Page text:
Federal courts can force states to comply with the terms of consent decrees, such as promises to improve healthcare services, the Supreme Court ruled yesterday. Such agreements are routinely used to resolve class-action lawsuits against public officials and agencies. The decision stems from a 1993 lawsuit accusing the Texas Medicaid program of failing to provide adequate early and periodic screenings, diagnoses and treatment for children. Mothers of eligible children sought injunctive relief, claming the program did not satisfy federal requirements, lacked proper case management and did not provide uniform services statewide. Texas signed a consent decree in 1996 to improve services, but plaintiffs returned to court two years later contending the state still wasn't providing appropriate care for children under Medicaid law. "Federal courts are not reduced to approving consent decrees and hoping for compliance," Justice Anthony Kennedy wrote in the opinion. "Once entered, a consent decree may be enforced." -- by Julie Piotrowski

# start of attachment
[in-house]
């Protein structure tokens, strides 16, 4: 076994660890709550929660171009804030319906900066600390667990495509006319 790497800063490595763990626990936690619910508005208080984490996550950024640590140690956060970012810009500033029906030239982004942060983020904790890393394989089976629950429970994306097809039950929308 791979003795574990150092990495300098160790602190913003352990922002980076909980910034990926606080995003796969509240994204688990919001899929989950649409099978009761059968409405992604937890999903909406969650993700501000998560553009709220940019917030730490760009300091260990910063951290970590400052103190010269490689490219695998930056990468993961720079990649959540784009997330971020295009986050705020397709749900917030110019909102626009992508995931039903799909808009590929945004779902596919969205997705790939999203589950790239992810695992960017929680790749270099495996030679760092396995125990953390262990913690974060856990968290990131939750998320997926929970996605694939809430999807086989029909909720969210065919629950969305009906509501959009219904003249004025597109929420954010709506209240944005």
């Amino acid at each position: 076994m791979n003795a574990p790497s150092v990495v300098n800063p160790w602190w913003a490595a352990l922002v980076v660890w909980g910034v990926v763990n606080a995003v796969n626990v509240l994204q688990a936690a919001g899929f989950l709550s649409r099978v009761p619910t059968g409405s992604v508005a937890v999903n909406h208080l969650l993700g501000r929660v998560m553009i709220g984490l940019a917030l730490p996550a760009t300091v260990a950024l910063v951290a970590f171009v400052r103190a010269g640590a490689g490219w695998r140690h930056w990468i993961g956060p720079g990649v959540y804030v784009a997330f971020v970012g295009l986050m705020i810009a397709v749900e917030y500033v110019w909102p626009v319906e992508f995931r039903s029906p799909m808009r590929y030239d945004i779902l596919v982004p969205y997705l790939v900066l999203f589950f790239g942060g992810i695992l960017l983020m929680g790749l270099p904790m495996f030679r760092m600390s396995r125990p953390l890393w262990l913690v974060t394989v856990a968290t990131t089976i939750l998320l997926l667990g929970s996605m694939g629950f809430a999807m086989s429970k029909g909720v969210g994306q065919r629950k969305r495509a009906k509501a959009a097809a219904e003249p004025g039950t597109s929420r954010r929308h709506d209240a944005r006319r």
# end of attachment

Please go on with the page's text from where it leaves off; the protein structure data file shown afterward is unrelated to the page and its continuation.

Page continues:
States can be held to consent decrees: high court
Send us a letter
Have an opinion about this story? Click here to submit a Letter to the Editor, and we may publish it in print.